Limitations and responsible usage
gst1.org is a tool for exploring the 200,000 pages of submissions to the Global Stocktake. We have created it to facilitate search and analysis of the submissions and to gather data on the value to our users of our policy concept identification processes and the way in which we make use of them.
It is an R&D preview. This means that it has not gone through the same quality assurance and improvement processes that our products usually do. We do this so that we can get tools out to the community quickly, but it means that there are limitations that you should be aware of.
It is OK to use gst1.org for tasks like:
- Finding examples of language relating to a policy concept
- Finding where submissions mention a specific term, without relying on it as an authoritative final answer
- Gathering evidence to support or invalidate hypotheses in an analysis, as long as it is OK if not all mentions are found
- As a starting point to help identify documents and places within documents to continue your research
You must take care when using gst1.org for tasks like:
- Determining exhaustively if a concept is or is not mentioned, and any further analysis of the distribution of those mentions
- Landscape analysis, or analysis that relies on an exhaustive view of all mentions of a document
- Any analysis that takes absence of a mention as evidence
We have automatically scraped all the documents from several UNFCCC portals to populate the document library. This is done on a schedule and is a fragile process (for example, small changes made by the UNFCCC can cause errors in our scripts), meaning that not all documents may be present. We then extract the full text from these documents. This also can create errors, where the document has been created in a particularly inaccessible form to our code. At present, ~1% of documents may be missing or with missing/corrupted text (full known list here).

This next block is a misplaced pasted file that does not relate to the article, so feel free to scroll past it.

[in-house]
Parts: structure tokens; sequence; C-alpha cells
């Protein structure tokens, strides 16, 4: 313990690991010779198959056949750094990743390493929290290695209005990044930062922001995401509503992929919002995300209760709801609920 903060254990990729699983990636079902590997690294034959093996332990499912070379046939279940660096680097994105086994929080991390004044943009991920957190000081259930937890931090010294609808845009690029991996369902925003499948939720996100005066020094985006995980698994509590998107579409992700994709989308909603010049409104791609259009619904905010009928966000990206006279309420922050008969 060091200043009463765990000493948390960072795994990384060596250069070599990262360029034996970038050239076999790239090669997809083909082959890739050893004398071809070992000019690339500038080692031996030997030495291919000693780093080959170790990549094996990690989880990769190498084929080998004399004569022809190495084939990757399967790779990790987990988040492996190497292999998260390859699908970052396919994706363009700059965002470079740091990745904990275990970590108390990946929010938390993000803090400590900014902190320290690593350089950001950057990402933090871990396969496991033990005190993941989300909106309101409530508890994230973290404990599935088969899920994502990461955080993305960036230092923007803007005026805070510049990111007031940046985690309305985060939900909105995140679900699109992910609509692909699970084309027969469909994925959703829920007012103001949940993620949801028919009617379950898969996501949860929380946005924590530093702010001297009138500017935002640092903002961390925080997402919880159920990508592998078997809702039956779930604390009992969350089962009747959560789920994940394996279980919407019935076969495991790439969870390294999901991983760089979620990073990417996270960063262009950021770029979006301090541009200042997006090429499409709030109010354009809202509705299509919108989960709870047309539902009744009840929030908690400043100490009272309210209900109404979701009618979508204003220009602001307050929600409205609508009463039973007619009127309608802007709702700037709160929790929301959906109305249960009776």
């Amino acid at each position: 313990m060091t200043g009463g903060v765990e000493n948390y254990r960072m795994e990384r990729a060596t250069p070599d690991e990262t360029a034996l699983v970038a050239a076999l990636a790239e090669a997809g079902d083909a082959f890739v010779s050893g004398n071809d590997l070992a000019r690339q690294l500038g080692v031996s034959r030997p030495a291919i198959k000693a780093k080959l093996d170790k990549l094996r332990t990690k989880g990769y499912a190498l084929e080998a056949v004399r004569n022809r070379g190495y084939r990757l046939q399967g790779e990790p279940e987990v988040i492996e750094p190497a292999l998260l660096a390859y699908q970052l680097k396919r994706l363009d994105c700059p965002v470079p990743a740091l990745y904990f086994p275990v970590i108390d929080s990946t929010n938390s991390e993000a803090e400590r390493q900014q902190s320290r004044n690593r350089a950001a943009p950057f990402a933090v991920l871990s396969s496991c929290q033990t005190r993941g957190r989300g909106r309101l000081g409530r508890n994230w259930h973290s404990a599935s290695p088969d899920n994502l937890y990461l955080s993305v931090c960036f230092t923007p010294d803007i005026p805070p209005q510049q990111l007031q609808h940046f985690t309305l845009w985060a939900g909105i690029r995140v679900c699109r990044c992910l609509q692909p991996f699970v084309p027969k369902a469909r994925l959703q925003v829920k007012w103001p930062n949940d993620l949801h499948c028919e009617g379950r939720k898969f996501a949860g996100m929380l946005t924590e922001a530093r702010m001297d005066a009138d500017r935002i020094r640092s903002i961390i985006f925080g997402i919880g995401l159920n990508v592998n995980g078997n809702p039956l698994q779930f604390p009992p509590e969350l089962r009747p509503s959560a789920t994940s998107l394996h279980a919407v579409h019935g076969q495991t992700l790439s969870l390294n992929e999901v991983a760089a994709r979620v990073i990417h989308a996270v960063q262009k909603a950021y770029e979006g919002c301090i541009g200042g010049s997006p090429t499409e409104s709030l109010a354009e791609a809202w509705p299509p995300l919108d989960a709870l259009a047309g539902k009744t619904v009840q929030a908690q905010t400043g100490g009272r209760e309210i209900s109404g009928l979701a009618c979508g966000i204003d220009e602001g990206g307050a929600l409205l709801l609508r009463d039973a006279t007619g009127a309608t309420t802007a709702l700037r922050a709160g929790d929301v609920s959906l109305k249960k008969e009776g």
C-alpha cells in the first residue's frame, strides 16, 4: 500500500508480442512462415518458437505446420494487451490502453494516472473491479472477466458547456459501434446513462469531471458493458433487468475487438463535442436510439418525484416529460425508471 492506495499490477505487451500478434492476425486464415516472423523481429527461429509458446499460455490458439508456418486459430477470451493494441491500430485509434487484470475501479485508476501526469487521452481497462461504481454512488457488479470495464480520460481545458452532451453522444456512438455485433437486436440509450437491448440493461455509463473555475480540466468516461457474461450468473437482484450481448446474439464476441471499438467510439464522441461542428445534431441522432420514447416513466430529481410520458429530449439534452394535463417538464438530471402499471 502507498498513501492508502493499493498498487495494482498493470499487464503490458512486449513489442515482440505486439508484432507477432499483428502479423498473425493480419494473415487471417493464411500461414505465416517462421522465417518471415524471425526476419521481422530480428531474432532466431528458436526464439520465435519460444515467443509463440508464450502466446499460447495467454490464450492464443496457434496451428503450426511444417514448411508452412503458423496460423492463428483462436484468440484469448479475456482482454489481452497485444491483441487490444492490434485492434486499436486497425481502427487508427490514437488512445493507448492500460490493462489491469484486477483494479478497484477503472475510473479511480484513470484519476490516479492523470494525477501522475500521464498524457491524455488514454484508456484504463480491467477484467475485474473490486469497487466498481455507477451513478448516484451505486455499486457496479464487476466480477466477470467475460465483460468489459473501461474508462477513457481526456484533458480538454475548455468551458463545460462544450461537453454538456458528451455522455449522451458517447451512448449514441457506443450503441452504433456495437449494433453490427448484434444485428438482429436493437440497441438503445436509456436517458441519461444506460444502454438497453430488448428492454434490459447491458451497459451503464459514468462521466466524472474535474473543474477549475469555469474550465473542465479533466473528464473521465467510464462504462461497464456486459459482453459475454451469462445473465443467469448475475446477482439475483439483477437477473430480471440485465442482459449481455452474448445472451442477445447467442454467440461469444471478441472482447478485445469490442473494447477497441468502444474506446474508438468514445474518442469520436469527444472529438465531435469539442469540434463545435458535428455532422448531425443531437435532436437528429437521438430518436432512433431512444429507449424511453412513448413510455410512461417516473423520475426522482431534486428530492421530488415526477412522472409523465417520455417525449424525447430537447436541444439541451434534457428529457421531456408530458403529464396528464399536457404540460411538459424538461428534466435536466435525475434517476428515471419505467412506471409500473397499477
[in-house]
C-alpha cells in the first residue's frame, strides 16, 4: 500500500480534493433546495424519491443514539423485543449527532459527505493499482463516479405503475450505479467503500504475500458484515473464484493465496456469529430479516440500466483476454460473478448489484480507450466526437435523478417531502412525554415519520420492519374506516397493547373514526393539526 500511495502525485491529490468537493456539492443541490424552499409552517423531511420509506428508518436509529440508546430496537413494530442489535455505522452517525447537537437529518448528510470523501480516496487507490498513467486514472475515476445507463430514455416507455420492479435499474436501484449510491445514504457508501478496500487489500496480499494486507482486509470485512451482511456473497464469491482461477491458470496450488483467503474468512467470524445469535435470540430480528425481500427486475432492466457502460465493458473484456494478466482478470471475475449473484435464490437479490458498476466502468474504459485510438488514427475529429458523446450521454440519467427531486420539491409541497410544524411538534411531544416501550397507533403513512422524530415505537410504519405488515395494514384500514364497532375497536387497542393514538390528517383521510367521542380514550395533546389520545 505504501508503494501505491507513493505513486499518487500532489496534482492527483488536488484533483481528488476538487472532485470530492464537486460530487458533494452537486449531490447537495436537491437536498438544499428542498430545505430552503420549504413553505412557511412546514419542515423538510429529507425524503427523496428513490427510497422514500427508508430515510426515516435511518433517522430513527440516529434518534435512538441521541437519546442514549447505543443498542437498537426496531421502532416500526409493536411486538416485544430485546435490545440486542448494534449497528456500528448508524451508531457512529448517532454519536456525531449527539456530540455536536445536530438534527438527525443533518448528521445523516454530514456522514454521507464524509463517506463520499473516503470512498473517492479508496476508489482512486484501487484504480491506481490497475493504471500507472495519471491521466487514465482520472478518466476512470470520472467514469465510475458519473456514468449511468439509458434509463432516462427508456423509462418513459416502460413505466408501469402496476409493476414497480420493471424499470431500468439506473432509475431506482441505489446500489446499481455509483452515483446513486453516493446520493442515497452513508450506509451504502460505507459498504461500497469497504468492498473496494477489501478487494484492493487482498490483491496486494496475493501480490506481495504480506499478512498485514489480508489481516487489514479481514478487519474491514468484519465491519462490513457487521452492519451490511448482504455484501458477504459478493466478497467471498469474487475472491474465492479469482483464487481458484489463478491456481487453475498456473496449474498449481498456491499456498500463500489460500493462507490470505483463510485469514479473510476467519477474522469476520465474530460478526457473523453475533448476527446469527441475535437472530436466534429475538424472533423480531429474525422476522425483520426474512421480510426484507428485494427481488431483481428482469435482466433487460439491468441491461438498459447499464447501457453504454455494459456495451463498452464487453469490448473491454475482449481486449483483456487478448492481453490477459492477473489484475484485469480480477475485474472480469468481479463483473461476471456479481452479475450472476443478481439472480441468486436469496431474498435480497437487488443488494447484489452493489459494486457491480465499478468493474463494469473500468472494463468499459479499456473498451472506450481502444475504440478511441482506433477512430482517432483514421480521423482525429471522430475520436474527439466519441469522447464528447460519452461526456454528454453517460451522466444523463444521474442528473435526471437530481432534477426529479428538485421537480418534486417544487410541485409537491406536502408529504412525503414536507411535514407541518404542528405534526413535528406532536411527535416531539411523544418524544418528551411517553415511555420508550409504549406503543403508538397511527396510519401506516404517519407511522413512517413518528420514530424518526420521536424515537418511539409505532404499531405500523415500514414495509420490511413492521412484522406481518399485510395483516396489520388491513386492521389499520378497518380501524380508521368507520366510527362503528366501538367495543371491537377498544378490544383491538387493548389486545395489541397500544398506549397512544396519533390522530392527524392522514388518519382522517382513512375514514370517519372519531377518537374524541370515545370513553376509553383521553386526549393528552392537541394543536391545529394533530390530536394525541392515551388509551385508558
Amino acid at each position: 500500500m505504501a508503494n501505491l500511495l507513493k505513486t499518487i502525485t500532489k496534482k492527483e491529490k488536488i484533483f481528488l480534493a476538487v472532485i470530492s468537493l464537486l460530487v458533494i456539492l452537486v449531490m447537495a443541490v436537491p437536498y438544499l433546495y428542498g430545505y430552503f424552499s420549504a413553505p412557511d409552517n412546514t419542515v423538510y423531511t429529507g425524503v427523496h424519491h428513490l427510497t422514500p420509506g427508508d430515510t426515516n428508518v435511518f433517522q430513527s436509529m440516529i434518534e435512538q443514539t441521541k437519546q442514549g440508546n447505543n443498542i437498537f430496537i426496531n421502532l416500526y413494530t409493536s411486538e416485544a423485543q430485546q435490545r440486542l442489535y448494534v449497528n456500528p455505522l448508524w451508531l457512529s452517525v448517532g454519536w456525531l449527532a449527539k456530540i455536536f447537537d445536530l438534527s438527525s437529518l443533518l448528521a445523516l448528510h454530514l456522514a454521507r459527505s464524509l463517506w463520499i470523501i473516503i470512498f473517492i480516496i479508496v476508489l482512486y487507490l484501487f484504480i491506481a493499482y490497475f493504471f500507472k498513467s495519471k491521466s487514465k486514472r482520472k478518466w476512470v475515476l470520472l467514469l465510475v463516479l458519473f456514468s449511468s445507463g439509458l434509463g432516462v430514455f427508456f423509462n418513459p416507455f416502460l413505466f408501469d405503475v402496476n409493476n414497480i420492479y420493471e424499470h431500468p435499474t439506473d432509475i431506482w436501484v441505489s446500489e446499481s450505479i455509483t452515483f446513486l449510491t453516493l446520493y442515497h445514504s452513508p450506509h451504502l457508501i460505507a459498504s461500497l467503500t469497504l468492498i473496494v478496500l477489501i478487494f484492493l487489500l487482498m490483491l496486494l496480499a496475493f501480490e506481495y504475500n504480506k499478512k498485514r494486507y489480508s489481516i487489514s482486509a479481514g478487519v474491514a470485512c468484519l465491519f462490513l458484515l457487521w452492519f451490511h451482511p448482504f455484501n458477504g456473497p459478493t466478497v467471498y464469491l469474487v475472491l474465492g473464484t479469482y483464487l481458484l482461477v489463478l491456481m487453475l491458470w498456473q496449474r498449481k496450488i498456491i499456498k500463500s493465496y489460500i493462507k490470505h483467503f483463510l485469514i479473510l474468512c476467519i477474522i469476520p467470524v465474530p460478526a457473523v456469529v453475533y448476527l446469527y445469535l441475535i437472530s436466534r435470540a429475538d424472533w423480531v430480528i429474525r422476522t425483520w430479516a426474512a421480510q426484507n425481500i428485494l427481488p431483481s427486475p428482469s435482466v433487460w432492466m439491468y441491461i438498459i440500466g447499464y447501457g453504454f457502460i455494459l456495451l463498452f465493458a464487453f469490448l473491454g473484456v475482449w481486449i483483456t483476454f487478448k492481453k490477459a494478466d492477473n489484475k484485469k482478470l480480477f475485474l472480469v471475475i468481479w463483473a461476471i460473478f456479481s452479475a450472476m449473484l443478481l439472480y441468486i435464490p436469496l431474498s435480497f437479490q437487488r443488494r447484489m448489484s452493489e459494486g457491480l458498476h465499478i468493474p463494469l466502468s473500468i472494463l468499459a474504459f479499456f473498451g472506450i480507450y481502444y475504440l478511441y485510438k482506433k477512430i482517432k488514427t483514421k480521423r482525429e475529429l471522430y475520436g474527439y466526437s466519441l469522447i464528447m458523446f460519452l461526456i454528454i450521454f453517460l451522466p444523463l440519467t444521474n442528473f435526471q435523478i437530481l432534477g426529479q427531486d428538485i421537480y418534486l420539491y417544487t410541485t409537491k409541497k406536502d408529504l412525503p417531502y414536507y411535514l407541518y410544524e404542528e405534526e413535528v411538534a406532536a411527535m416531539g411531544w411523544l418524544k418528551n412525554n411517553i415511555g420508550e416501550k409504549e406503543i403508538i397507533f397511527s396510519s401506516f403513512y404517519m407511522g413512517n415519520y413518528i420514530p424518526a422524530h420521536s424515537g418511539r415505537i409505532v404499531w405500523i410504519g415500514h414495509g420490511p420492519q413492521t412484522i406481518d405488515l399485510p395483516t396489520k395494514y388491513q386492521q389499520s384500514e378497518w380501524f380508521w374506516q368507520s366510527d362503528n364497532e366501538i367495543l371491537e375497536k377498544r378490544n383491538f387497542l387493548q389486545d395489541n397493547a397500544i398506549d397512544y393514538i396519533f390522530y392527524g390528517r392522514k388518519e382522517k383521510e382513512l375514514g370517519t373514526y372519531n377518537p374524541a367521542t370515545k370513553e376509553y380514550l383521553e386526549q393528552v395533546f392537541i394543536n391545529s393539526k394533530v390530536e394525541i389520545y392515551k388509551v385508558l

We have created a taxonomy of policy-relevant concepts - the thematic filters on the left hand side - that help users find passages that mention a specific concept. For example, selecting the *Fossil Fuels* thematic filter will return passages that our automations have identified as relating to fossil fuels. These automations are based on a variety of language processing techniques, but represent a first iteration of their application. As such, the performance varies. Our roadmap activities will improve the performance over time.
Performance with these sorts of techniques can be measured by the number of:
- ‘false positives’ — how many things you will see labelled as “X” that aren’t X
- ‘false negatives’ — how many things *should* have been labelled as “X” but weren’t, and therefore will not be in your filtered search results.
The rates of false positives and false negatives we’ve measured per concept varies widely, and we are now working on improving these, but on average we are identifying ~60% of mentions of concepts and ~2/3 of the mentions that we identify are correct. This means that search results you see may not match the filter you have selected all the time, and you should not assume you are seeing all mentions of the policy concept that exist in the document library.